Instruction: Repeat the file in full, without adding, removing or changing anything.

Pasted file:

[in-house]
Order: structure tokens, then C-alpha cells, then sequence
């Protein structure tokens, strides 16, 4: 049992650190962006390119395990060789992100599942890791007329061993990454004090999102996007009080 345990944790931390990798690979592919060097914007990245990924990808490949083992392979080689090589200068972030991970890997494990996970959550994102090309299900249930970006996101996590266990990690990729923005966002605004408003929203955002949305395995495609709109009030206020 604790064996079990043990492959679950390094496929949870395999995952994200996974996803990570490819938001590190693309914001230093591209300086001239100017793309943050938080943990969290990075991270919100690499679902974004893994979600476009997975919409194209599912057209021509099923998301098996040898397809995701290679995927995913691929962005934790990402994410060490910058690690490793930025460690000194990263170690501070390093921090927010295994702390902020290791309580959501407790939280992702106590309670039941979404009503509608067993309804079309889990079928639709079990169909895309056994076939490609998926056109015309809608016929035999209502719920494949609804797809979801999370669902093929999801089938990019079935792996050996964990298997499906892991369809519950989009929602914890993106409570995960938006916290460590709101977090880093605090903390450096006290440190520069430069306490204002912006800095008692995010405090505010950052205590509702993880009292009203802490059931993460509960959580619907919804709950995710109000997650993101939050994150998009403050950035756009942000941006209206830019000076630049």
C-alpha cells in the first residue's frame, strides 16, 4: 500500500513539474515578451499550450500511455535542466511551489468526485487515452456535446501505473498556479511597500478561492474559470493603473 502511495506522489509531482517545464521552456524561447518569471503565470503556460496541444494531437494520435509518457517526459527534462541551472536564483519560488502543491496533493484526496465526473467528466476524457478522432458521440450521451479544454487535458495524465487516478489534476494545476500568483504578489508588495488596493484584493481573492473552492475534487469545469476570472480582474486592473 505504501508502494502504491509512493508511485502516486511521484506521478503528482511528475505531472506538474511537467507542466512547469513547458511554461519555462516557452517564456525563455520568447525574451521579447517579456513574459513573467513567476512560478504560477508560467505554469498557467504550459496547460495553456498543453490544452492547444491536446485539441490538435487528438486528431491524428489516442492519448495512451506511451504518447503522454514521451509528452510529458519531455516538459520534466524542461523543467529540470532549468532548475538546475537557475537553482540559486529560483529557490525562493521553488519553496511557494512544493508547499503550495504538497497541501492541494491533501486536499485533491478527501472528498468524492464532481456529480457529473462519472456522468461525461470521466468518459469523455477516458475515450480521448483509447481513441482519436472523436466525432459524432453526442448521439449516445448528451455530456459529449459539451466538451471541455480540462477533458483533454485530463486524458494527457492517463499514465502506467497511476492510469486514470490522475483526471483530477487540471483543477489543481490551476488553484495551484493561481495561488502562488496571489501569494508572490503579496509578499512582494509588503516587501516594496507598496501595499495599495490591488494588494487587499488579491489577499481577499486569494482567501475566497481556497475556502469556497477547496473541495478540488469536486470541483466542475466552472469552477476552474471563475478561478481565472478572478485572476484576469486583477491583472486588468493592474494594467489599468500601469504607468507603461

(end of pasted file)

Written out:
[in-house]
Order: structure tokens, then C-alpha cells, then sequence
């Protein structure tokens, strides 16, 4: 049992650190962006390119395990060789992100599942890791007329061993990454004090999102996007009080 345990944790931390990798690979592919060097914007990245990924990808490949083992392979080689090589200068972030991970890997494990996970959550994102090309299900249930970006996101996590266990990690990729923005966002605004408003929203955002949305395995495609709109009030206020 604790064996079990043990492959679950390094496929949870395999995952994200996974996803990570490819938001590190693309914001230093591209300086001239100017793309943050938080943990969290990075991270919100690499679902974004893994979600476009997975919409194209599912057209021509099923998301098996040898397809995701290679995927995913691929962005934790990402994410060490910058690690490793930025460690000194990263170690501070390093921090927010295994702390902020290791309580959501407790939280992702106590309670039941979404009503509608067993309804079309889990079928639709079990169909895309056994076939490609998926056109015309809608016929035999209502719920494949609804797809979801999370669902093929999801089938990019079935792996050996964990298997499906892991369809519950989009929602914890993106409570995960938006916290460590709101977090880093605090903390450096006290440190520069430069306490204002912006800095008692995010405090505010950052205590509702993880009292009203802490059931993460509960959580619907919804709950995710109000997650993101939050994150998009403050950035756009942000941006209206830019000076630049």
C-alpha cells in the first residue's frame, strides 16, 4: 500500500513539474515578451499550450500511455535542466511551489468526485487515452456535446501505473498556479511597500478561492474559470493603473 502511495506522489509531482517545464521552456524561447518569471503565470503556460496541444494531437494520435509518457517526459527534462541551472536564483519560488502543491496533493484526496465526473467528466476524457478522432458521440450521451479544454487535458495524465487516478489534476494545476500568483504578489508588495488596493484584493481573492473552492475534487469545469476570472480582474486592473 505504501508502494502504491509512493508511485502516486511521484506521478503528482511528475505531472506538474511537467507542466512547469513547458511554461519555462516557452517564456525563455520568447525574451521579447517579456513574459513573467513567476512560478504560477508560467505554469498557467504550459496547460495553456498543453490544452492547444491536446485539441490538435487528438486528431491524428489516442492519448495512451506511451504518447503522454514521451509528452510529458519531455516538459520534466524542461523543467529540470532549468532548475538546475537557475537553482540559486529560483529557490525562493521553488519553496511557494512544493508547499503550495504538497497541501492541494491533501486536499485533491478527501472528498468524492464532481456529480457529473462519472456522468461525461470521466468518459469523455477516458475515450480521448483509447481513441482519436472523436466525432459524432453526442448521439449516445448528451455530456459529449459539451466538451471541455480540462477533458483533454485530463486524458494527457492517463499514465502506467497511476492510469486514470490522475483526471483530477487540471483543477489543481490551476488553484495551484493561481495561488502562488496571489501569494508572490503579496509578499512582494509588503516587501516594496507598496501595499495599495490591488494588494487587499488579491489577499481577499486569494482567501475566497481556497475556502469556497477547496473541495478540488469536486470541483466542475466552472469552477476552474471563475478561478481565472478572478485572476484576469486583477491583472486588468493592474494594467489599468500601469504607468507603461